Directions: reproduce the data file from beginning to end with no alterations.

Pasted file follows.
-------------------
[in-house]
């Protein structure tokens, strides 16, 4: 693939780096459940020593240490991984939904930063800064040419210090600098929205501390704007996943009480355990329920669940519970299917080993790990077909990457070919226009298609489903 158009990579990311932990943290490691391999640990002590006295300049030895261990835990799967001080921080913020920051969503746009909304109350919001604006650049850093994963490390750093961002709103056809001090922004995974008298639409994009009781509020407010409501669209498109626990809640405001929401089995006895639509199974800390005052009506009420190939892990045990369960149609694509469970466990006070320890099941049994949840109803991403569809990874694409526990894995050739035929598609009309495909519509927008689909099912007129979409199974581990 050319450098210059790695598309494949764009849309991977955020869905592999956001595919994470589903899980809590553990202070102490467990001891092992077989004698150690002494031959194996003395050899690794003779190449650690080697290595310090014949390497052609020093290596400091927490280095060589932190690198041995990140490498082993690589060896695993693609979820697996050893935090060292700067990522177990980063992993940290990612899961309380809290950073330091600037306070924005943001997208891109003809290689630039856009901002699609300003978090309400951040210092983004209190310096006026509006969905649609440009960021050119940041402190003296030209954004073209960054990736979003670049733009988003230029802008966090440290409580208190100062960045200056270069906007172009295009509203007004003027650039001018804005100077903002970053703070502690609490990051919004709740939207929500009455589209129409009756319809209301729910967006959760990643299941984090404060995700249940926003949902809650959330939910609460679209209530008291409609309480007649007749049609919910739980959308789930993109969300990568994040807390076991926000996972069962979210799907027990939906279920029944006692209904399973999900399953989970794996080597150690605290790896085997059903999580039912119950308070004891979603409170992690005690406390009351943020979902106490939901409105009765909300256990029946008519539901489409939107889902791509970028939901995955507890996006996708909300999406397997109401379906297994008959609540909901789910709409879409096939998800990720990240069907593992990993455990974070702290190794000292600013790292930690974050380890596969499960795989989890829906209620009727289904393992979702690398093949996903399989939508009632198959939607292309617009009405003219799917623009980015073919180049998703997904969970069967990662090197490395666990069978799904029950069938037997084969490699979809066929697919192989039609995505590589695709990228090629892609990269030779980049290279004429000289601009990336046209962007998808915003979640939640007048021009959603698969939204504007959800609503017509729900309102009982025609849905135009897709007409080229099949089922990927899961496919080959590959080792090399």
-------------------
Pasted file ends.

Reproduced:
[in-house]
């Protein structure tokens, strides 16, 4: 693939780096459940020593240490991984939904930063800064040419210090600098929205501390704007996943009480355990329920669940519970299917080993790990077909990457070919226009298609489903 158009990579990311932990943290490691391999640990002590006295300049030895261990835990799967001080921080913020920051969503746009909304109350919001604006650049850093994963490390750093961002709103056809001090922004995974008298639409994009009781509020407010409501669209498109626990809640405001929401089995006895639509199974800390005052009506009420190939892990045990369960149609694509469970466990006070320890099941049994949840109803991403569809990874694409526990894995050739035929598609009309495909519509927008689909099912007129979409199974581990 050319450098210059790695598309494949764009849309991977955020869905592999956001595919994470589903899980809590553990202070102490467990001891092992077989004698150690002494031959194996003395050899690794003779190449650690080697290595310090014949390497052609020093290596400091927490280095060589932190690198041995990140490498082993690589060896695993693609979820697996050893935090060292700067990522177990980063992993940290990612899961309380809290950073330091600037306070924005943001997208891109003809290689630039856009901002699609300003978090309400951040210092983004209190310096006026509006969905649609440009960021050119940041402190003296030209954004073209960054990736979003670049733009988003230029802008966090440290409580208190100062960045200056270069906007172009295009509203007004003027650039001018804005100077903002970053703070502690609490990051919004709740939207929500009455589209129409009756319809209301729910967006959760990643299941984090404060995700249940926003949902809650959330939910609460679209209530008291409609309480007649007749049609919910739980959308789930993109969300990568994040807390076991926000996972069962979210799907027990939906279920029944006692209904399973999900399953989970794996080597150690605290790896085997059903999580039912119950308070004891979603409170992690005690406390009351943020979902106490939901409105009765909300256990029946008519539901489409939107889902791509970028939901995955507890996006996708909300999406397997109401379906297994008959609540909901789910709409879409096939998800990720990240069907593992990993455990974070702290190794000292600013790292930690974050380890596969499960795989989890829906209620009727289904393992979702690398093949996903399989939508009632198959939607292309617009009405003219799917623009980015073919180049998703997904969970069967990662090197490395666990069978799904029950069938037997084969490699979809066929697919192989039609995505590589695709990228090629892609990269030779980049290279004429000289601009990336046209962007998808915003979640939640007048021009959603698969939204504007959800609503017509729900309102009982025609849905135009897709007409080229099949089922990927899961496919080959590959080792090399």